In 1975 Minneapolis became the first city in the United States to pass trans-inclusive civil rights protection legislation. In 1977 Renee Richards, a transgender woman, was granted entry to the U.S. Open (in tennis) after a ruling in her favor by the New York Supreme Court. This was considered a landmark decision in favor of transgender rights.
Certain legal cases continued to consider the issue of changing the gender marker on one's official documentation, but cases in this period also considered other issues of anti-transgender discrimination. In 1975, in the case of Darnell v. Lloyd, a Connecticut court found that substantial state interest must be demonstrated to justify refusing to grant a change in sex recorded on a birth certificate. However in 1977, in the case K. v. Health Division, the Oregon Supreme Court rejected an application for a change of name or sex on the birth certificate of a post-operative transsexual, on the grounds that there was no legislative authority for such a change to be made.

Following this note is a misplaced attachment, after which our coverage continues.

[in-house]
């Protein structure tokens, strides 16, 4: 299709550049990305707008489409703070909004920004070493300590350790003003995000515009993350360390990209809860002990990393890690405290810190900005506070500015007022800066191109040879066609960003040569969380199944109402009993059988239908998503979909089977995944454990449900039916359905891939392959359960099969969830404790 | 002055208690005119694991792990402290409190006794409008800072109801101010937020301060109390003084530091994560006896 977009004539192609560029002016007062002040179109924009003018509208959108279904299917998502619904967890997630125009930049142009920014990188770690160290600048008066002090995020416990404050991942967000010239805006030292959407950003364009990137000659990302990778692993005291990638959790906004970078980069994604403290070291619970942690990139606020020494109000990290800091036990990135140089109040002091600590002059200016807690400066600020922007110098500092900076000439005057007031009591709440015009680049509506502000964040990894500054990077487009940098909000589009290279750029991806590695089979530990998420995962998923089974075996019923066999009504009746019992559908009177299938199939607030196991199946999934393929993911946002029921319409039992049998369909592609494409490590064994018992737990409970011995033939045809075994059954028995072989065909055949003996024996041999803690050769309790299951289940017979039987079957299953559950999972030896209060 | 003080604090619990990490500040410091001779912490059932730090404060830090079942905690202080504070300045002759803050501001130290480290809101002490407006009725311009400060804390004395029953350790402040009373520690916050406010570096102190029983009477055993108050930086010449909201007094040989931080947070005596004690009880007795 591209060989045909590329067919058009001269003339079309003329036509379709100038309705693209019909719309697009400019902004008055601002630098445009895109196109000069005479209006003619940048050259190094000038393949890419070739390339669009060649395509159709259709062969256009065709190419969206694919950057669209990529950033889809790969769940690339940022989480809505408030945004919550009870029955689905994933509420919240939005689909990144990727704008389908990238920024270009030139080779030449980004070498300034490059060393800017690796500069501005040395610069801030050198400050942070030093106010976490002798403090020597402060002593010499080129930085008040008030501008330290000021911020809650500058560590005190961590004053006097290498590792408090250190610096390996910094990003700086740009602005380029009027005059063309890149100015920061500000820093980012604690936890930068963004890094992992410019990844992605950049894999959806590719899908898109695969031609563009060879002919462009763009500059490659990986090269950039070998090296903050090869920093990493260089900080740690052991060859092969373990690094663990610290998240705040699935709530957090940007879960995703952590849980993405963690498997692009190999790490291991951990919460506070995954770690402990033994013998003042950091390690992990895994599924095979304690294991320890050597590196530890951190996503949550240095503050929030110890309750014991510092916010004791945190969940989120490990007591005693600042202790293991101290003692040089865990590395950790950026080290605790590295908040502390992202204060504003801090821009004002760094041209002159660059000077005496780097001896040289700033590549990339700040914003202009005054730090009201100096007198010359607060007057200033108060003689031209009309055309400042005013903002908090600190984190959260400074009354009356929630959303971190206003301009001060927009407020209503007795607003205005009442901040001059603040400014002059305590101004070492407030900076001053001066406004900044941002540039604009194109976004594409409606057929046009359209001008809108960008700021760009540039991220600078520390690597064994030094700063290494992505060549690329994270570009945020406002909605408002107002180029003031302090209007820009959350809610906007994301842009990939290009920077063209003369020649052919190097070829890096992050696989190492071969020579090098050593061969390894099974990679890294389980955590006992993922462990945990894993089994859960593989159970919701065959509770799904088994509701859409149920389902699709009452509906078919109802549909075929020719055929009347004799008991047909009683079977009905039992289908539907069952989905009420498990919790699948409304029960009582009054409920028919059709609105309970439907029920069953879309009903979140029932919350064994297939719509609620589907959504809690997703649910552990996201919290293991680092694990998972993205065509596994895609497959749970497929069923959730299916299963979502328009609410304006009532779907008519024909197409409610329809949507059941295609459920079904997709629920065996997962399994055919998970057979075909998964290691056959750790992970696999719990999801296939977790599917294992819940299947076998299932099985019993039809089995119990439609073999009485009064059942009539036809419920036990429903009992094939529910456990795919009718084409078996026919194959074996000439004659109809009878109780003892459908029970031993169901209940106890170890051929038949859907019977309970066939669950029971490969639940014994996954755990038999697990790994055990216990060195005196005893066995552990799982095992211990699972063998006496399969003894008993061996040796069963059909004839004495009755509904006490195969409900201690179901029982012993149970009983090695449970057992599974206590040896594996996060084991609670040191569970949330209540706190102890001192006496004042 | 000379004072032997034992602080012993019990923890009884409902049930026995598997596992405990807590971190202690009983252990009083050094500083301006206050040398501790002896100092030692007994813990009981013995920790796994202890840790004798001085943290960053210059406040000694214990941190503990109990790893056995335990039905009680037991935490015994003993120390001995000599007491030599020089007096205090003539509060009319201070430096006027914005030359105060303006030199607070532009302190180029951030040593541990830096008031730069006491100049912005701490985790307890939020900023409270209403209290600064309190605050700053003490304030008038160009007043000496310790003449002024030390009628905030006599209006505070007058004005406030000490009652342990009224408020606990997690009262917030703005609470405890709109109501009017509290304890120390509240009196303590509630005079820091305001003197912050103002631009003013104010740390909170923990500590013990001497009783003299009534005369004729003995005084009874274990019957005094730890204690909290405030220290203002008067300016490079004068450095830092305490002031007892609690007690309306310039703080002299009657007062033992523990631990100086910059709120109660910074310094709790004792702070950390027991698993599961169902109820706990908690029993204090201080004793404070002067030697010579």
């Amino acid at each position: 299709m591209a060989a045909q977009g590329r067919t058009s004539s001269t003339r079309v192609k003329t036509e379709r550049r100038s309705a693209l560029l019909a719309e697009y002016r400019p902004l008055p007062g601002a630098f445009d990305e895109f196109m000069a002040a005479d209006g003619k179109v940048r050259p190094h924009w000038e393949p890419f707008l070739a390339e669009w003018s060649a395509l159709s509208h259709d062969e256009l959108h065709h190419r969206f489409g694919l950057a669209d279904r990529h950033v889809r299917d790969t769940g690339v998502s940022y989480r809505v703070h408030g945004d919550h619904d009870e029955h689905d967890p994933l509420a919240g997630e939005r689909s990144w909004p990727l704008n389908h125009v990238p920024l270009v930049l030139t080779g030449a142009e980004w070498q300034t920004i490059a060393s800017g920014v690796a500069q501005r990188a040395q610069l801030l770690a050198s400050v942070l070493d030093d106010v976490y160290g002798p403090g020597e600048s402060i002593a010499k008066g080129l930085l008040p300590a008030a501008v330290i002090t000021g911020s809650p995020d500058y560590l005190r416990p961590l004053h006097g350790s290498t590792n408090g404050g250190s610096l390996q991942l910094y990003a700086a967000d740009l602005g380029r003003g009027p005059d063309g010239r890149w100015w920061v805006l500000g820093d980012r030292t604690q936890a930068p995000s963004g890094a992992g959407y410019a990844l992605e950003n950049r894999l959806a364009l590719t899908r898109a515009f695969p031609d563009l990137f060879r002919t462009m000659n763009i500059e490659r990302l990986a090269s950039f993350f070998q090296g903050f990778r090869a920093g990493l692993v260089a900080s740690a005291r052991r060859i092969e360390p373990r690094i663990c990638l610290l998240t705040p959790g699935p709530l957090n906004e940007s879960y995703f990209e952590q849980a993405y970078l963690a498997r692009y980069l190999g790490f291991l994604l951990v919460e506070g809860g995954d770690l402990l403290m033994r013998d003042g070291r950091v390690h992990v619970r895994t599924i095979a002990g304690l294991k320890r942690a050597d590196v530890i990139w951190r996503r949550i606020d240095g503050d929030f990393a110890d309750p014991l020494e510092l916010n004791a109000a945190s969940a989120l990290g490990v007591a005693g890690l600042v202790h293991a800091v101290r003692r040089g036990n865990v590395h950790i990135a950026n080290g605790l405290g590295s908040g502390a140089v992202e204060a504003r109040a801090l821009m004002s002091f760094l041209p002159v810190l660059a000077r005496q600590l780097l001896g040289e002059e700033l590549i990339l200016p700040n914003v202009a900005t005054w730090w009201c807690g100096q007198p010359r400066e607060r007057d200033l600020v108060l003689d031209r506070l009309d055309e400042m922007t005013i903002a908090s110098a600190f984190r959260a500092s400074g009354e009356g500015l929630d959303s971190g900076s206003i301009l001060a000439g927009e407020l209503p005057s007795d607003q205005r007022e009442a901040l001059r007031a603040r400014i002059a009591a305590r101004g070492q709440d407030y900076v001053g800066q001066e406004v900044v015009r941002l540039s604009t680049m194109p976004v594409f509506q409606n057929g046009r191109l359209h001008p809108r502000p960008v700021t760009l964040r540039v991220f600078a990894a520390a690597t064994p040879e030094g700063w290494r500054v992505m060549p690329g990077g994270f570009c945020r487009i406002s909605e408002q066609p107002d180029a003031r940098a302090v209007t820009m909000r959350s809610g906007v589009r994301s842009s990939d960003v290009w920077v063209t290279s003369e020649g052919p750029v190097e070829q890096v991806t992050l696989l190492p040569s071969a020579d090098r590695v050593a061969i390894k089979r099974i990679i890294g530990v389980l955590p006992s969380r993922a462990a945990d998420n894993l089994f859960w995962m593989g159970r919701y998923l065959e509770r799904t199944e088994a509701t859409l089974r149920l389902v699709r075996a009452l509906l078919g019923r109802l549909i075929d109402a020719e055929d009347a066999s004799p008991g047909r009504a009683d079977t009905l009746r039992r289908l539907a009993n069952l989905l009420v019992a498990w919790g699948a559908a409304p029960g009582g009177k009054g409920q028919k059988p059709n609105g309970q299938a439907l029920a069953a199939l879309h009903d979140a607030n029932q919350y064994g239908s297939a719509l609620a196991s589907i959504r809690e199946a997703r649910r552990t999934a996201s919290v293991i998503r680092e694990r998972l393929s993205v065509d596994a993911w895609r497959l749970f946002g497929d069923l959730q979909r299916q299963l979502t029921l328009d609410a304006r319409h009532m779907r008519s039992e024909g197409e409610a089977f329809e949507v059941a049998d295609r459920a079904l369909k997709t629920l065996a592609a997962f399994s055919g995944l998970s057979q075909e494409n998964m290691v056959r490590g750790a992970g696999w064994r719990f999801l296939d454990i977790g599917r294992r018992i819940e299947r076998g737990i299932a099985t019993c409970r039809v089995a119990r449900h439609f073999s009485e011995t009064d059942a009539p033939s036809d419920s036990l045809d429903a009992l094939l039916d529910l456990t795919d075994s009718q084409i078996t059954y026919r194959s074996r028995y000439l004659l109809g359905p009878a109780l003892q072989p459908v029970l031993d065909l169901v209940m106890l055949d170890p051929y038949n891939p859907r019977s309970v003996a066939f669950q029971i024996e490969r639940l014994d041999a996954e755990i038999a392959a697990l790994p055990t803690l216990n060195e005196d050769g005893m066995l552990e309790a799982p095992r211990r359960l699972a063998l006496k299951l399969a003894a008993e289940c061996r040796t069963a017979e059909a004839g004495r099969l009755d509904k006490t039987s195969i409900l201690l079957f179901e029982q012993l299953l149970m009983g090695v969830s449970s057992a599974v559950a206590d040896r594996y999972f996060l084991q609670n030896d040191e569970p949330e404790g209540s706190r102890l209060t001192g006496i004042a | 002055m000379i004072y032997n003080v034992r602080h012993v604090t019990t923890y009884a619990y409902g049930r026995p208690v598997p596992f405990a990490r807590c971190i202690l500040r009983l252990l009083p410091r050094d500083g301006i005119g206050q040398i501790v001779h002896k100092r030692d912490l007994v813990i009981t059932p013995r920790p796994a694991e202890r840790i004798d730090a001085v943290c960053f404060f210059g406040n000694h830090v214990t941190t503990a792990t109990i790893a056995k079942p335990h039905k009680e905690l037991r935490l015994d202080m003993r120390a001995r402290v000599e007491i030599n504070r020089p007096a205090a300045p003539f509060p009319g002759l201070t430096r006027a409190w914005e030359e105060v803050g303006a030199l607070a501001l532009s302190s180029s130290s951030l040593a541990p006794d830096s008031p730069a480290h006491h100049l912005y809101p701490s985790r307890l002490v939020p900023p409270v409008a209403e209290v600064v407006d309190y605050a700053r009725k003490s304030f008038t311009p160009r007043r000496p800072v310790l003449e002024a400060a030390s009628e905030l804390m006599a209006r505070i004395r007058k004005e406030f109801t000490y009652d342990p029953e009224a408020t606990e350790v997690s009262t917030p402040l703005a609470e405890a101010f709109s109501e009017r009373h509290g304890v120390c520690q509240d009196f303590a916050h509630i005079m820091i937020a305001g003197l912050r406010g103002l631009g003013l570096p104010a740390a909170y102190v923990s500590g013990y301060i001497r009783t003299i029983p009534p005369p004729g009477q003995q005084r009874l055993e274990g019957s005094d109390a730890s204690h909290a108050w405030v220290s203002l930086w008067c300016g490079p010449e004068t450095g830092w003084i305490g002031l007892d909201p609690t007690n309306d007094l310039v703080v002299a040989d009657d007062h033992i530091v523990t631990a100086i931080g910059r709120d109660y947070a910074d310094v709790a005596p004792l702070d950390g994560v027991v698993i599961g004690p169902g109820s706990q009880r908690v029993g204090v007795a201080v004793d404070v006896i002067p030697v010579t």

In 1976, the first case in the United States that found post-operative transsexuals could marry in their post-operative sex was decided. In the New Jersey case M.T. v. J.T., the court expressly considered the English Corbett v. Corbett decision that disallowed such a marriage, but rejected its reasoning.
Also in 1976, the New Jersey Supreme Court rejected the appeal of a transgender plaintiff, Paula Grossman, in a sex discrimination case involving termination from her teaching job after sex reassignment surgery.
Transgender tennis Ace, Reneé Richards, was “outed” in 1976 and barred from competition when she attempts to enter a women's’ tennis tournament. One year later In 1977 Richards was granted entry to the U.S. Open after a ruling in her favor by the New York Supreme Court. This was considered a landmark decision in favor of transgender rights, establishing that transsexuals are legally accepted in their new identity after reassignment in the United States.
In 1979, influential writer Janice G. Raymond wrote the anti-transsexual book "Transsexual Empire," in which she characterized female-to-male transsexuals as traitors to their sex and to the cause of feminism, and male-to-female transsexuals as rapists engaged in an unwanted penetration of women's space.
A series of programs entitled “A Change of Sex” are aired on the BBC in 1979. Viewers could for the first time follow pre-op transsexual, Julia Grant, through her transition.